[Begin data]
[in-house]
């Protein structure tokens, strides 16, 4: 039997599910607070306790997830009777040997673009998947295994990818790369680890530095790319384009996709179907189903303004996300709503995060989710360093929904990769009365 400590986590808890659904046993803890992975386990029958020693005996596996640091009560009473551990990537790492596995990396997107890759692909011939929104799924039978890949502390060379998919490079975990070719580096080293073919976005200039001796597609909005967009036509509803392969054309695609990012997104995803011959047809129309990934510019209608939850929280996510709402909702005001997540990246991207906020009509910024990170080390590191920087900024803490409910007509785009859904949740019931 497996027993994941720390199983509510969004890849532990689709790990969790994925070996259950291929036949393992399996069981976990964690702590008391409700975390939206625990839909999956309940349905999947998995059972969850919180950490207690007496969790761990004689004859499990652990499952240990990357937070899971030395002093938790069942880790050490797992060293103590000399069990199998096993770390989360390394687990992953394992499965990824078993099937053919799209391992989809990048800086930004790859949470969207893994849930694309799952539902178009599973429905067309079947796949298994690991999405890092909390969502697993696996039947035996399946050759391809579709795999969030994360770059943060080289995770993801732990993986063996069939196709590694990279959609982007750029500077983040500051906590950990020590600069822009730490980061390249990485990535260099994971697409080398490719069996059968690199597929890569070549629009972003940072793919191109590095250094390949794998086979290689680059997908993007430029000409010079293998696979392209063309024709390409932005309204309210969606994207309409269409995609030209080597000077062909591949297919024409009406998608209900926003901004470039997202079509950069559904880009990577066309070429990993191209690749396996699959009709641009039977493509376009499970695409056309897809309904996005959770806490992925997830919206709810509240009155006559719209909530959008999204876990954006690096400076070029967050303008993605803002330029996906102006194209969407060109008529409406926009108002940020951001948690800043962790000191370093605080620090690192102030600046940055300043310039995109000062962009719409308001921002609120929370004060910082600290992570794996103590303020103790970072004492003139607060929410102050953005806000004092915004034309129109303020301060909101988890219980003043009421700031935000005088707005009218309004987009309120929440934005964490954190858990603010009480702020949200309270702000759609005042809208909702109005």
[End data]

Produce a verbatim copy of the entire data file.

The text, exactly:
[in-house]
């Protein structure tokens, strides 16, 4: 039997599910607070306790997830009777040997673009998947295994990818790369680890530095790319384009996709179907189903303004996300709503995060989710360093929904990769009365 400590986590808890659904046993803890992975386990029958020693005996596996640091009560009473551990990537790492596995990396997107890759692909011939929104799924039978890949502390060379998919490079975990070719580096080293073919976005200039001796597609909005967009036509509803392969054309695609990012997104995803011959047809129309990934510019209608939850929280996510709402909702005001997540990246991207906020009509910024990170080390590191920087900024803490409910007509785009859904949740019931 497996027993994941720390199983509510969004890849532990689709790990969790994925070996259950291929036949393992399996069981976990964690702590008391409700975390939206625990839909999956309940349905999947998995059972969850919180950490207690007496969790761990004689004859499990652990499952240990990357937070899971030395002093938790069942880790050490797992060293103590000399069990199998096993770390989360390394687990992953394992499965990824078993099937053919799209391992989809990048800086930004790859949470969207893994849930694309799952539902178009599973429905067309079947796949298994690991999405890092909390969502697993696996039947035996399946050759391809579709795999969030994360770059943060080289995770993801732990993986063996069939196709590694990279959609982007750029500077983040500051906590950990020590600069822009730490980061390249990485990535260099994971697409080398490719069996059968690199597929890569070549629009972003940072793919191109590095250094390949794998086979290689680059997908993007430029000409010079293998696979392209063309024709390409932005309204309210969606994207309409269409995609030209080597000077062909591949297919024409009406998608209900926003901004470039997202079509950069559904880009990577066309070429990993191209690749396996699959009709641009039977493509376009499970695409056309897809309904996005959770806490992925997830919206709810509240009155006559719209909530959008999204876990954006690096400076070029967050303008993605803002330029996906102006194209969407060109008529409406926009108002940020951001948690800043962790000191370093605080620090690192102030600046940055300043310039995109000062962009719409308001921002609120929370004060910082600290992570794996103590303020103790970072004492003139607060929410102050953005806000004092915004034309129109303020301060909101988890219980003043009421700031935000005088707005009218309004987009309120929440934005964490954190858990603010009480702020949200309270702000759609005042809208909702109005």